The rules of surfing
Surfing is for those who love excitement and a good adrenaline rush. It’s a sport that requires a lot of instinct and some basic knowledge. If you want to learn more about it, below you have a comprehensive list to help you out.
- The Wave
The most important part of surfing is the wave. Wind generates the swell, and its power will determine how big the wave is. That’s why surfing usually takes place on coastlines that are traversed by intense winds.
The topography of the bottom of the ocean influences the grandeur of the wave. Reefs give it momentum, making it bigger and better to ride on. There were even attempts to create artificial reefs, which ultimately failed.
Artificial wave pools exist, but those fail in being as exciting as the real ones and rarely have the same wave quality. Usually, competitions don’t take place in such controlled environments.
- The equipment
Surfing mostly is done on various equipment that includes surfboards, longboards, bodyboards, soft mats, etc. Surfboards are made of fiberglass foam with wooden strips and polyester for increased maneuverability.
Another piece of equipment is the leash that helps stop the board from drifting away, the traction pads to keep feet from slipping off the deck and fins, which can be worn or not.
The wear designed for surfing could be sold as boardwear. If the weather is hot, trunks or shorts are suited. In cold water, surfers can opt for boots, hoods or wetsuits to protect them against the cold.
- The moves
Standup surfing is the most popular style. Once the wave begins to push the surfer forward, he stands up and rides it. But sometimes it’s hard for beginners even to catch the wave.
One maneuver that all experts try to conquer is the tube ride. When the wave breaks, it will do so in an orderly fashion from the middle to the extremities. That will allow the surfer to get inside the weave as it breaks.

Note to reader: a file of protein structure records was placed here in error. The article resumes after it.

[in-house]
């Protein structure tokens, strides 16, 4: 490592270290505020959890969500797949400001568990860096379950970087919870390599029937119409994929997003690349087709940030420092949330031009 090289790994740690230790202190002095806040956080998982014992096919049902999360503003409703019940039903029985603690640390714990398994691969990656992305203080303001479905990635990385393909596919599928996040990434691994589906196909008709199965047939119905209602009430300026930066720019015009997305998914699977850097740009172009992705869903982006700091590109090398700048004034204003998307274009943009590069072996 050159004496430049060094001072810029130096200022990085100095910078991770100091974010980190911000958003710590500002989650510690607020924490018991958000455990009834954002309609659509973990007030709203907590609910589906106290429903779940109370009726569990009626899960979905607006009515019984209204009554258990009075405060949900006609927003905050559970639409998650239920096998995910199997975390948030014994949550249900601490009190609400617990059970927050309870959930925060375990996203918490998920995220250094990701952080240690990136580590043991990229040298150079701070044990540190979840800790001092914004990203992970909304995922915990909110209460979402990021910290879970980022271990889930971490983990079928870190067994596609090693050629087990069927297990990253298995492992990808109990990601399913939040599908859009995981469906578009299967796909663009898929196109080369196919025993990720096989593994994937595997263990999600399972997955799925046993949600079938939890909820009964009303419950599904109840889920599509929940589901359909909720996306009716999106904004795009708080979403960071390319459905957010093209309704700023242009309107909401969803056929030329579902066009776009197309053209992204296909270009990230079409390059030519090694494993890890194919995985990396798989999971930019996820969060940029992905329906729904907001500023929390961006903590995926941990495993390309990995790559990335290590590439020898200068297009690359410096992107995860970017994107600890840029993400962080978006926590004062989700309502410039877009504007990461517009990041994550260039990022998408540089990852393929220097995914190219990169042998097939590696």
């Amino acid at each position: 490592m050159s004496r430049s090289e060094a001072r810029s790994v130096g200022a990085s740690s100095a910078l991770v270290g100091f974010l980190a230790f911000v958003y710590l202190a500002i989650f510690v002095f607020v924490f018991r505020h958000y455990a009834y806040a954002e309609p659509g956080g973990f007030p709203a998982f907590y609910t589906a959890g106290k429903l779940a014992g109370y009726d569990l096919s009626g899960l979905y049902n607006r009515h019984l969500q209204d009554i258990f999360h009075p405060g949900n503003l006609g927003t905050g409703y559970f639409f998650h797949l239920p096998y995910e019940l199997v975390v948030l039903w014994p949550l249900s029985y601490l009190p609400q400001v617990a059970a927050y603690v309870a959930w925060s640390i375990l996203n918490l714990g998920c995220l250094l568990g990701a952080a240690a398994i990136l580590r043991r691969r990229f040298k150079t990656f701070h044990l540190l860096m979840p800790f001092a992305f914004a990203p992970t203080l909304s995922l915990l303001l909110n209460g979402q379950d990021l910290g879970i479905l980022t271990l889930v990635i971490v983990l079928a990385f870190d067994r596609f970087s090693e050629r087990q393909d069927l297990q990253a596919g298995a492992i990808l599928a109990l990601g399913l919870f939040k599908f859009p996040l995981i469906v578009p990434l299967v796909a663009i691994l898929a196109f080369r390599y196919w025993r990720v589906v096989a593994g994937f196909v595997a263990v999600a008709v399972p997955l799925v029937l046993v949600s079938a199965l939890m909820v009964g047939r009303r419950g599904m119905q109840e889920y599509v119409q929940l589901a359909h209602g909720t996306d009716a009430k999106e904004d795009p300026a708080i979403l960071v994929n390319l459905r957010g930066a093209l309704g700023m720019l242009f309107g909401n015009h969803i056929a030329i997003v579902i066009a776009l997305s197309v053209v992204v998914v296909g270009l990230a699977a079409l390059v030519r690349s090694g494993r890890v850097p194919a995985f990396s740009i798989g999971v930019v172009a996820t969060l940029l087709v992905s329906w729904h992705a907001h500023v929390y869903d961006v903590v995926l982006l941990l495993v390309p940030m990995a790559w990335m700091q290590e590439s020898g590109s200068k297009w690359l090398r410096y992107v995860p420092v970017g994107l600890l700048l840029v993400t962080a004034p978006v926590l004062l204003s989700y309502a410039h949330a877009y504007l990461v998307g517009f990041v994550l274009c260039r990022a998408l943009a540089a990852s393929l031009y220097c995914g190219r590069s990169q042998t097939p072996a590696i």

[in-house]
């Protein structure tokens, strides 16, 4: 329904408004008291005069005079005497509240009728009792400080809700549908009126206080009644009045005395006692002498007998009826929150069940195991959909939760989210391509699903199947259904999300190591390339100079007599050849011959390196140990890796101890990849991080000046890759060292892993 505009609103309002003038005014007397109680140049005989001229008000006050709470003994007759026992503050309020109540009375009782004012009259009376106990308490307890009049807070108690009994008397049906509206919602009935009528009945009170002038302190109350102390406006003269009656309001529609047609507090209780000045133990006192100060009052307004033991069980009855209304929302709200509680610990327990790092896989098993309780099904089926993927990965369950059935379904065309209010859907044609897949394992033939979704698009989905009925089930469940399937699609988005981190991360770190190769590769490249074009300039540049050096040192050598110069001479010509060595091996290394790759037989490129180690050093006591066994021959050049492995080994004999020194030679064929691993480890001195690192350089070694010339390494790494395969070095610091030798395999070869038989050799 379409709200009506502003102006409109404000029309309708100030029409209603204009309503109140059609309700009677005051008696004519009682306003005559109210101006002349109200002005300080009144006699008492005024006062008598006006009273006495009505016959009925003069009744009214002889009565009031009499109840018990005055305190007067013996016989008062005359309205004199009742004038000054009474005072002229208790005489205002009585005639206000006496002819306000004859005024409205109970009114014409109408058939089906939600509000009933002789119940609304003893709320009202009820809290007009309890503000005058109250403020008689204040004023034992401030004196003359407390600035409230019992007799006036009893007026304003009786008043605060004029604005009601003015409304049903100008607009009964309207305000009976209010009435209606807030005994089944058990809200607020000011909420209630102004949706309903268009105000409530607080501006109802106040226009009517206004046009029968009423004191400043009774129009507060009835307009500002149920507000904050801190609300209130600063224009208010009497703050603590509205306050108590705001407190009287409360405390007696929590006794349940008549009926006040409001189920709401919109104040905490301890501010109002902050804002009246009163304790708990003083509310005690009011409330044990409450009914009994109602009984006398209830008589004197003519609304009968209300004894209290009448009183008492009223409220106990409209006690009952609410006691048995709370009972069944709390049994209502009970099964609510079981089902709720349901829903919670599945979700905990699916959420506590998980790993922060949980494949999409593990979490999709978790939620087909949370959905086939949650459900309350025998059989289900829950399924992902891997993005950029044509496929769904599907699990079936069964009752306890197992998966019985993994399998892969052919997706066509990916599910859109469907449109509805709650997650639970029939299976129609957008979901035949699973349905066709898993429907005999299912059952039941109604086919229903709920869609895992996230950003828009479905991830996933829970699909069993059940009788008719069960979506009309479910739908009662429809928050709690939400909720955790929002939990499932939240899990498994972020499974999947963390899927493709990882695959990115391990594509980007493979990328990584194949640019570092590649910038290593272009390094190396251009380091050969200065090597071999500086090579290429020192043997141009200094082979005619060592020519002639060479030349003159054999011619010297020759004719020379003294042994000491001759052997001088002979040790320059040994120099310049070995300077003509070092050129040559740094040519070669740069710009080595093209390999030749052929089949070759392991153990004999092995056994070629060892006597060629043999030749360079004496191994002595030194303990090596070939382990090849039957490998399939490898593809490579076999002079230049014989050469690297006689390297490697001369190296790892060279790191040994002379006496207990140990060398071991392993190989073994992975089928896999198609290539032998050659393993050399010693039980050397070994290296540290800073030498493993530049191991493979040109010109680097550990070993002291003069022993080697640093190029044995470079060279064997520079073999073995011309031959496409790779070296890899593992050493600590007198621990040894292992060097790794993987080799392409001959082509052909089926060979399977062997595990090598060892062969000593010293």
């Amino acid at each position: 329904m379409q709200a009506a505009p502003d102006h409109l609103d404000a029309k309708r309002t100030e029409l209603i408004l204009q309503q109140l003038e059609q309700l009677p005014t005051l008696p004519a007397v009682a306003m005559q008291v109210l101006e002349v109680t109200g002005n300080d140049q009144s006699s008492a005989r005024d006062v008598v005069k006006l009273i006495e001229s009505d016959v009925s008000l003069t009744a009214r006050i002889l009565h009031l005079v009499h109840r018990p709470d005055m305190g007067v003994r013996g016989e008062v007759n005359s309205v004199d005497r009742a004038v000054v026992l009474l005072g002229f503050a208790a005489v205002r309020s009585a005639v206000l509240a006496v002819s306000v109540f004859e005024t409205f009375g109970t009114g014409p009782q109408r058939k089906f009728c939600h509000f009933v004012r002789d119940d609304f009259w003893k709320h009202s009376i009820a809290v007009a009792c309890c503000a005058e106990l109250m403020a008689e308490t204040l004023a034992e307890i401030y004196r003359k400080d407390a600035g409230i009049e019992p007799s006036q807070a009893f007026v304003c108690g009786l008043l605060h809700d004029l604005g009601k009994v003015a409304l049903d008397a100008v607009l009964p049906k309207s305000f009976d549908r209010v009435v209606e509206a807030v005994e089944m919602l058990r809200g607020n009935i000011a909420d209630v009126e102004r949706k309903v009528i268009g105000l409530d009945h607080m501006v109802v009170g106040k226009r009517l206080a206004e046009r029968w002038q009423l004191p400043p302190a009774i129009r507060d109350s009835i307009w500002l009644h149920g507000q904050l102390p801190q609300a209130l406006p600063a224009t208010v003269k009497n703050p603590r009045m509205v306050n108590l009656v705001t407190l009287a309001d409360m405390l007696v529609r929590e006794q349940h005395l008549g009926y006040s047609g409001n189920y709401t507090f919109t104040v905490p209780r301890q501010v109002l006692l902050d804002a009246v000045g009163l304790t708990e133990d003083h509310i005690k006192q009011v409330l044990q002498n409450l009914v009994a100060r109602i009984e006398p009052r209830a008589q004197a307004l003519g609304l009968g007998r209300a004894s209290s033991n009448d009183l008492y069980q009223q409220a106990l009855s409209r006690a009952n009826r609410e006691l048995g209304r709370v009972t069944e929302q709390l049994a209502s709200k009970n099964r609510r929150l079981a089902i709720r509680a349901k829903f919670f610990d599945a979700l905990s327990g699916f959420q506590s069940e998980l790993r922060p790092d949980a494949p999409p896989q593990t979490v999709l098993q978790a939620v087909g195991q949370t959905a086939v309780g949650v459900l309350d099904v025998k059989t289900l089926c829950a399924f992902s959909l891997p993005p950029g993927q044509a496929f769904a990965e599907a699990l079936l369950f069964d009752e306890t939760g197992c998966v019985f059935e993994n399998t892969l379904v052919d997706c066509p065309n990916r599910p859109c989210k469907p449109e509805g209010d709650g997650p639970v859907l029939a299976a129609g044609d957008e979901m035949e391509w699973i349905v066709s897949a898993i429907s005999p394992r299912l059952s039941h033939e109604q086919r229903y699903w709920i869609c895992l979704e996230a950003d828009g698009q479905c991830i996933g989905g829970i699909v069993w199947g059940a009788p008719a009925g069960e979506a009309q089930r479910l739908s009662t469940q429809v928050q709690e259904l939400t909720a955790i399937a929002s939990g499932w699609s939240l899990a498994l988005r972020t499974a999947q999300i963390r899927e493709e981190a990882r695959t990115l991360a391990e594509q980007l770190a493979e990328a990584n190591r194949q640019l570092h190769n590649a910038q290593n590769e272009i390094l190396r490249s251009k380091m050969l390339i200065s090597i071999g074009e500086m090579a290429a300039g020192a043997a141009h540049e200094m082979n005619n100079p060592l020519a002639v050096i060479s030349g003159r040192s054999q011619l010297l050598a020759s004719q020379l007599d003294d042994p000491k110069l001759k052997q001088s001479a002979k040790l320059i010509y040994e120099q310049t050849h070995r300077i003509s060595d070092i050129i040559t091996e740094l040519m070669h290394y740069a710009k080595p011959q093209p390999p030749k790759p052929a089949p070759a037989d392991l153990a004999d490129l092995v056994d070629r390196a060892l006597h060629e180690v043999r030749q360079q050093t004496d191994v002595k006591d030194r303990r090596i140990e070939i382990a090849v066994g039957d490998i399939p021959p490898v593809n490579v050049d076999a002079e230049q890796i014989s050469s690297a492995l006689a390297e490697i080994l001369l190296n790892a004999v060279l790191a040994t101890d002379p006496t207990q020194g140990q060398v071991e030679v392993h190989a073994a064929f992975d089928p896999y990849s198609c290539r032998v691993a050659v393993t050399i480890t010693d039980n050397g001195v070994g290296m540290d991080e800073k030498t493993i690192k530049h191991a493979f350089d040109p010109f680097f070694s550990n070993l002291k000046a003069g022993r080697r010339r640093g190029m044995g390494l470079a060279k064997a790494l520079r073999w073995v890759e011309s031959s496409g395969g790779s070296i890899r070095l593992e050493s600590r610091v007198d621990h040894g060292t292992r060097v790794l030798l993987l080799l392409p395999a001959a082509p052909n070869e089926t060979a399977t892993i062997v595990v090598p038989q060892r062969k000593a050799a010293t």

For the longboard, we have the hanging ten and five moves which are both related to the positions of the feet. There’s also the cutback, the floater, the top-turn and the aerial that can be entertaining.
All surfing destinations have their surf schools. They usually begin with multi-day lessons to build the foundations. The experience typically begins with safety instructions, since this can be a dangerous sport.
A trainee has to know the difference between boards. A softboard is ideal when it comes to learning because it is safer and more stable. Funboards can make an excellent choice for beginners too.
Training takes place on smaller waves, and as the study progresses, you can take on bigger ones. To avoid injury, a sandy seabed is preferred. The skills can too be put in categories such as: positioning to catch the wave, paddling strength and balance.
- Line up rules
The code is a must-know before any surfing competition. It’s critical to keep you safe and to show respect. One of the first line up rules of surfing is to wait your turn and not to ride a wave that someone else already does.
Another rule is to paddle wide when you’re going away, so you don’t get caught in the wave, especially if you are not experienced. And you should also communicate the direction you are going when taking off a wave.
Surfing to your ability is imperative. If the waves are too powerful for you, wait for one that suits you better. And also, never let go of your board since it is an expansion of yourself in the water.
- Judging and points
Every surfing competition is comprised of rounds in which two to four surfers compete to score the highest wave. Five judges make up a panel to grade the waves from one to ten.
There is no imposed limit on how many waves can be scored, but they add up the two best scoring waves to generate a user’s total. That can be of maximum 20 points.
Judges usually look at how different the maneuvers are and how well the contestants combine them, at the speed and the power of a surfer and how committed and how intricate the moves are.
Some rules and regulations of surfing exist so you have an uneventful competition. One is the priority, which states that the surfer with priority has the unconditional right to catch any wave he wants. Other participants have to wait for him to start.
Another regulation says that a surfer who prevents one with priority from scoring a maximum number of points will have an interference penalty. And if it causes two, they will be disqualified.
Also, if no one manages to catch a wave within ten minutes since the start of the heat, then the head of the jury can restart the whole thing.